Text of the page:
Dealing with Innovation Blockers

Ever get excited about an idea and have it demolished, shot down, blown up, ridiculed, or just ignored? Here are a few of the innovation blocker personas you might find in your workplace, and a few ideas to get around, jump over, or jedi mind-trick them.

The Bureaucrat builds consistency, and sets limits to ensure rule adherence, but has gone a little overboard. This persona’s favorite quotes include “Has this been approved?”, “Fill out this form,” or “That’s not in this budget cycle.” Any organization that aspires to scalability and developing size beyond the fun start-up phase, requires a level of protocol and operational systems thinking, which necessarily means implementing processes and procedures. Everyone in such an organization can’t simply “wing it” on their own personal path to developing innovation. However, the Bureaucrat has gone too far.

Here are a few tips for working with the Bureacrat:

  • Prepare before going to them. Write down what you believe you need and be as specific as possible. You won’t be able to anticipate all of the red tape and paperwork, but you can probably predict much of it. Compile all of the evidence and information you think you might need and have a paper trail to back up your efforts.
  • Participate in the process. Don’t be content if they say they will get back to you. Ask what steps they need to go through and then request to participate in the process. Because you are the primary stakeholder, we may be able to chase down information faster.
  • Check in. They might give you a vague answer like, “It takes between five and ten days.” Tell them you will check back in five days, then do it. Your punctuality will send a message you expect the same from them. To them, your persistence will elevate the importance of your project.

The Wimp Sponsor is a project champion who lacks attention, interest, or clout and whose favorite lines include “Can you rework the business plan on this?” and “Let’s study this some more.” Forever terrified of social risk, and losing political capital, your Wimp Sponsor is either unable or unwilling to champion your efforts. Consumed with cowardice, these impotent and ineffective sponsors need to be identified and addressed from both above and below.

  • If you work for a Wimp: Take the initiative. You aren’t likely to get permission or have them ask you to take action. Remember they’re a wimp, so be proactive. Take the first few steps in your initiative and report on your progress. The Wimp isn’t likely to ask you to stop or retrace your steps. They just don’t have the courage to ask you to move forward because they don’t want to be responsible for your actions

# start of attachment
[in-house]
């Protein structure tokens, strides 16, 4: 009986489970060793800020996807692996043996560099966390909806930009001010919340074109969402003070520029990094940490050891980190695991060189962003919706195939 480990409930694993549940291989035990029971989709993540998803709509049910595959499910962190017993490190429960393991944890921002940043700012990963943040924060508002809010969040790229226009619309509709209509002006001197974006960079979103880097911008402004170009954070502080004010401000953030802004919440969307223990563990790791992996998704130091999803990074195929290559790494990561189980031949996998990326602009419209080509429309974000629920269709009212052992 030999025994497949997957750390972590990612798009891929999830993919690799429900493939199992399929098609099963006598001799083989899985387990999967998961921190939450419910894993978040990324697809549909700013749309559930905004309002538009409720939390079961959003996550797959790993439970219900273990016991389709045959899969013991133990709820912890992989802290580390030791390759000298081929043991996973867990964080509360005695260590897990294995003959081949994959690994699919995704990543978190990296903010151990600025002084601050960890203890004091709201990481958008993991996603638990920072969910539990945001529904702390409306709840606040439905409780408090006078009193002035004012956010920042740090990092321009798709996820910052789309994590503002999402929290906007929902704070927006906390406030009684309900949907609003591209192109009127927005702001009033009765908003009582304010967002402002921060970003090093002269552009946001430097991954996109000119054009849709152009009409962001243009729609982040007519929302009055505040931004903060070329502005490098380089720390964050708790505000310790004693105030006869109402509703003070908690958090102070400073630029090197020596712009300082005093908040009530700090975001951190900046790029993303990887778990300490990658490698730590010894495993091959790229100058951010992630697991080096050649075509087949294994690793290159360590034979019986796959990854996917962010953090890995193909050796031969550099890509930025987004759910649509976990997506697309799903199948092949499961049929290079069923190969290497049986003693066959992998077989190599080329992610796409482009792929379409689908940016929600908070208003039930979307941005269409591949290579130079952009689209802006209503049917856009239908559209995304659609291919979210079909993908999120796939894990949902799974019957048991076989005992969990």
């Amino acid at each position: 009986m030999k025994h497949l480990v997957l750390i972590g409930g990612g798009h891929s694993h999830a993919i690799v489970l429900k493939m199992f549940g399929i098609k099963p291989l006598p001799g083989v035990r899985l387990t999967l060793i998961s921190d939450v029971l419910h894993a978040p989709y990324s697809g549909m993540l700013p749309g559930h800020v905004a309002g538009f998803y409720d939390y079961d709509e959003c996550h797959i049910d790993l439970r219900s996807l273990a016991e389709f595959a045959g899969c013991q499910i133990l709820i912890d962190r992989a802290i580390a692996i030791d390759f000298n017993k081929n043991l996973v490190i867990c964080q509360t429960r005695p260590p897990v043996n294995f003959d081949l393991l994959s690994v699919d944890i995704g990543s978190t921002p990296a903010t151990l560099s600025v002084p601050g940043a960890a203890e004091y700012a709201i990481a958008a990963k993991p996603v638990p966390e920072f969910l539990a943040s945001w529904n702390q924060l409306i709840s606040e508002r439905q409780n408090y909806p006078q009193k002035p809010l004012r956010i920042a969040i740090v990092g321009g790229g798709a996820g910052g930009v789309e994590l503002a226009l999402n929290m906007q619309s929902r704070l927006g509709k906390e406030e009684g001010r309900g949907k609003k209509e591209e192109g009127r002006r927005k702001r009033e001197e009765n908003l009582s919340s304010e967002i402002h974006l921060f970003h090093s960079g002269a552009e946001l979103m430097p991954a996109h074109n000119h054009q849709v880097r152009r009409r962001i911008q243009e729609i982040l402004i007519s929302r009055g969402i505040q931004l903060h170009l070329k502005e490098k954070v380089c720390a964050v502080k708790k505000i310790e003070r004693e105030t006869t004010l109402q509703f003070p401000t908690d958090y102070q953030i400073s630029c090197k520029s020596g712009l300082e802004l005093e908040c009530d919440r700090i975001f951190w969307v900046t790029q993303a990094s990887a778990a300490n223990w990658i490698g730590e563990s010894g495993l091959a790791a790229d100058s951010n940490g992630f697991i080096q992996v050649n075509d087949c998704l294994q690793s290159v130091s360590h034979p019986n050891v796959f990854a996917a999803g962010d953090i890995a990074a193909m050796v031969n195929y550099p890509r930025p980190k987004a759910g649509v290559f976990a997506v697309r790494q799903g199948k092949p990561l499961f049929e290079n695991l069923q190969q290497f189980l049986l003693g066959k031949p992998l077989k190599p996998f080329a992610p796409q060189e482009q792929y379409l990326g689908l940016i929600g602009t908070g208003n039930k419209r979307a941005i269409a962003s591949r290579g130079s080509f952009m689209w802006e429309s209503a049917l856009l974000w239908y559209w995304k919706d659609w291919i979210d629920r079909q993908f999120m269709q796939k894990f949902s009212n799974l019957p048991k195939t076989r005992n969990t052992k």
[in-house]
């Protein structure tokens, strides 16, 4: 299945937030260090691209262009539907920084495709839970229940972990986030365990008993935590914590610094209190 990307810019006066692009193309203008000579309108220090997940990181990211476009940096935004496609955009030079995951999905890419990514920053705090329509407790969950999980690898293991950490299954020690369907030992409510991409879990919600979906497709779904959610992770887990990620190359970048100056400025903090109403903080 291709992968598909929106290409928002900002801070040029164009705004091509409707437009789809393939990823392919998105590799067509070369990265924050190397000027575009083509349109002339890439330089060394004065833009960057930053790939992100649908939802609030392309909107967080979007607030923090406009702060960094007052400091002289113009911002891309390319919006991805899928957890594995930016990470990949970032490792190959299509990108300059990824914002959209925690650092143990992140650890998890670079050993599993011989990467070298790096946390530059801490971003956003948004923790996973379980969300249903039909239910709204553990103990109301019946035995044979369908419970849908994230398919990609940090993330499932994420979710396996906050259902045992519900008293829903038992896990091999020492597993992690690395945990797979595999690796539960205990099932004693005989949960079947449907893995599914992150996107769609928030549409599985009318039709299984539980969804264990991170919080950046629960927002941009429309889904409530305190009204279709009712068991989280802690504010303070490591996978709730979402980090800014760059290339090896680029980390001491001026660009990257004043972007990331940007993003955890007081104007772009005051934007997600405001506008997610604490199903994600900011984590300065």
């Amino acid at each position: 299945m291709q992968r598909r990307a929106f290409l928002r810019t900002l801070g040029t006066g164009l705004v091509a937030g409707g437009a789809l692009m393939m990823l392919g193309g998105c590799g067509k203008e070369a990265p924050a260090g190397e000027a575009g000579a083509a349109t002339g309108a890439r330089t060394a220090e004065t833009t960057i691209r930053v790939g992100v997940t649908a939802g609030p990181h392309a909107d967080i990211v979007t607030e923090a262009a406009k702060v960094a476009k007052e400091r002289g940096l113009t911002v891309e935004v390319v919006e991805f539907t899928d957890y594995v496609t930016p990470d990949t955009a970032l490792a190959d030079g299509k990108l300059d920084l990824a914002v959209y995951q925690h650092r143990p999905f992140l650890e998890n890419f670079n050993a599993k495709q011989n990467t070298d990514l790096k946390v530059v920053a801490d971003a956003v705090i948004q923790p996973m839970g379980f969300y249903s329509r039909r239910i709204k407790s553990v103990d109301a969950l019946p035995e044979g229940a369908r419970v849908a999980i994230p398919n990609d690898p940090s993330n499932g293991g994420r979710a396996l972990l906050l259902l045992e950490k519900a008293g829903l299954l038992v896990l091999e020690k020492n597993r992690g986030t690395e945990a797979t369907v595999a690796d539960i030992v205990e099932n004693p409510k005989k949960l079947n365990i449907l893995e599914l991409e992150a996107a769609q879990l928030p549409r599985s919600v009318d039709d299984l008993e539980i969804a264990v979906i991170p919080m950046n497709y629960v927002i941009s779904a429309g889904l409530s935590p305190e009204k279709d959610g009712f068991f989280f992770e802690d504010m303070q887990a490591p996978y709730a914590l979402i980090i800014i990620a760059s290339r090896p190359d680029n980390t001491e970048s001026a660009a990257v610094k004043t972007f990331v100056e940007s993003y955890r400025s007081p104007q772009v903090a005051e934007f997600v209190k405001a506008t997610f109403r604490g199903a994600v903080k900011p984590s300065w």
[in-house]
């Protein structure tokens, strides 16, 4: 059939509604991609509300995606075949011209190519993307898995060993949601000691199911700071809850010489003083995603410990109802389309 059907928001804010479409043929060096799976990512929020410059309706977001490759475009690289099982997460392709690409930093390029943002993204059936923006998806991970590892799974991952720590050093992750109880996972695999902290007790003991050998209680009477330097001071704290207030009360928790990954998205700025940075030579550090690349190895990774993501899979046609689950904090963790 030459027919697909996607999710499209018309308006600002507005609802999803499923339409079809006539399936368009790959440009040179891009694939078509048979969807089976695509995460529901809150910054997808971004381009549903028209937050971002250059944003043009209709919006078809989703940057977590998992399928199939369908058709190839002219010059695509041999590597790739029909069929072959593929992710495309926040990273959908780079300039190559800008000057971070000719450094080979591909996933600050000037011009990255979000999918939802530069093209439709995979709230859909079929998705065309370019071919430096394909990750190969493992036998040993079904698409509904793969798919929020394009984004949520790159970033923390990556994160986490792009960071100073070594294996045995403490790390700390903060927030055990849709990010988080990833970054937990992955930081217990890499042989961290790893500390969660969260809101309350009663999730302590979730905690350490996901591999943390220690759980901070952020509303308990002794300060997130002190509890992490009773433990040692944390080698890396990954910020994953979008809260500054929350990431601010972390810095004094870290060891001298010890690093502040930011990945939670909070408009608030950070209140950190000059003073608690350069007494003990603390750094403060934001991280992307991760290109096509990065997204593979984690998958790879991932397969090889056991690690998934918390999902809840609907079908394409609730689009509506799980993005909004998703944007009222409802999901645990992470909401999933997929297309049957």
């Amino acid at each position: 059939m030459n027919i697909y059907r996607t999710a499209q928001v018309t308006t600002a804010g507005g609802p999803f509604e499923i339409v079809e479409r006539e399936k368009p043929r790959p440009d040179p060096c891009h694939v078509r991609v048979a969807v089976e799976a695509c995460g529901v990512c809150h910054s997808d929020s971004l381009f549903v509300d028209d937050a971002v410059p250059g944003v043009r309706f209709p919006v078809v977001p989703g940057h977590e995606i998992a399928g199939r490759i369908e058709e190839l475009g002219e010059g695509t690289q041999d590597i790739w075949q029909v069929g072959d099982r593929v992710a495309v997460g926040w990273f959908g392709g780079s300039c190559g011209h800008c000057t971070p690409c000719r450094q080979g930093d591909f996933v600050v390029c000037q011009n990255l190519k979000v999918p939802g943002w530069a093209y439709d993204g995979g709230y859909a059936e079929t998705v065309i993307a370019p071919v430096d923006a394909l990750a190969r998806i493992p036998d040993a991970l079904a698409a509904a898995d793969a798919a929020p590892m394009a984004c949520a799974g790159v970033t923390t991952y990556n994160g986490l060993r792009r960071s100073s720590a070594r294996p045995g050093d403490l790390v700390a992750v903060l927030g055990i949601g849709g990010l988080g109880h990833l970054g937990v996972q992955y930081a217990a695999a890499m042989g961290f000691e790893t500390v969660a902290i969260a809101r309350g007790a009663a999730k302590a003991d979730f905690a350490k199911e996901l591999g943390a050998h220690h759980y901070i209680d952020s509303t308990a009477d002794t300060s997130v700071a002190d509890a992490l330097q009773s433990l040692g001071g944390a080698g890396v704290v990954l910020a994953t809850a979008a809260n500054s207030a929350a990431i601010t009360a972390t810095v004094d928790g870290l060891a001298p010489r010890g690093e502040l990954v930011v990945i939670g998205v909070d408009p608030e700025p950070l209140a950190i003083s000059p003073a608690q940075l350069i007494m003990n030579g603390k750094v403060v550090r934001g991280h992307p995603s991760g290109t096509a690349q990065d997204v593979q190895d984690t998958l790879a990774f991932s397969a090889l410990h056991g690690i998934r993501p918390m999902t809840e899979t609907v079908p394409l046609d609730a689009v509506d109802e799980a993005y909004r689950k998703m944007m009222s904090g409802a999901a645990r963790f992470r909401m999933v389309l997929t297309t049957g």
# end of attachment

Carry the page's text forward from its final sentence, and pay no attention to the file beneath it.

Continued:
• If you manage a Wimp: Create specific targets and deadlines together, but let them lead the way. Wimps often know their weakness, and it’s best to allow them to state out loud what they believe needs to be done. Ask them these simple three questions: “What are you trying to accomplish that requires more than just you? Who would be the best people to help? What stands in your way?” By answering those three questions out loud, you will help the Wimp build their own accountability and publicly take the first step in developing a successful project initiative.

The Power Monger believes power and resources are more important than results. The Power Monger has already achieved some level of power and status. Favorite quotes are “I’ve already thought of that,” “I’m already doing that in my group,” and “Hope you can do that with your own people.” The Power Monger operates from a viewpoint of scarcity. They believe there aren’t enough resources to go around and it’s important to hoard and protect assets and information.

  • Start with praise. The Power Monger is likely to be sensitive to criticism and to reject new ideas. The first step is to use gracious, yet authentic, flattery. False flattery, although effective, propagates a dishonest work environment. Find areas of excellence in this power hungry person and give them honest and direct praise for it.
  • Use the power of suggestion. There is a famous scene in Star Wars in which the young Luke Skywalker and his mentor Obi-wan Kenobi are at a guard check point in a land speeder. The Imperial stormtroopers are in search of droids that are with them, but Obi-wan uses a Jedi mind trick to make the stormtrooper in charge believe and say, “These aren’t the droids you’re looking for…. He can go about his business.” The power monger needs to feel as if the idea came from them. Instead of dictating or directing your ideas, pose them as questions.

Bureaucrats, Wimps, and Power Mongers are common foes to the innovation champion. But remember this before you go looking to ID these people. Start by assuming the best intentions of everyone around you. Whether meek, powerful or simply pushing paper around, when we first assume the best of people they will often rise to the occassion and reveal the best version of themselves. Expect the best and back it up with a good offensive strategy.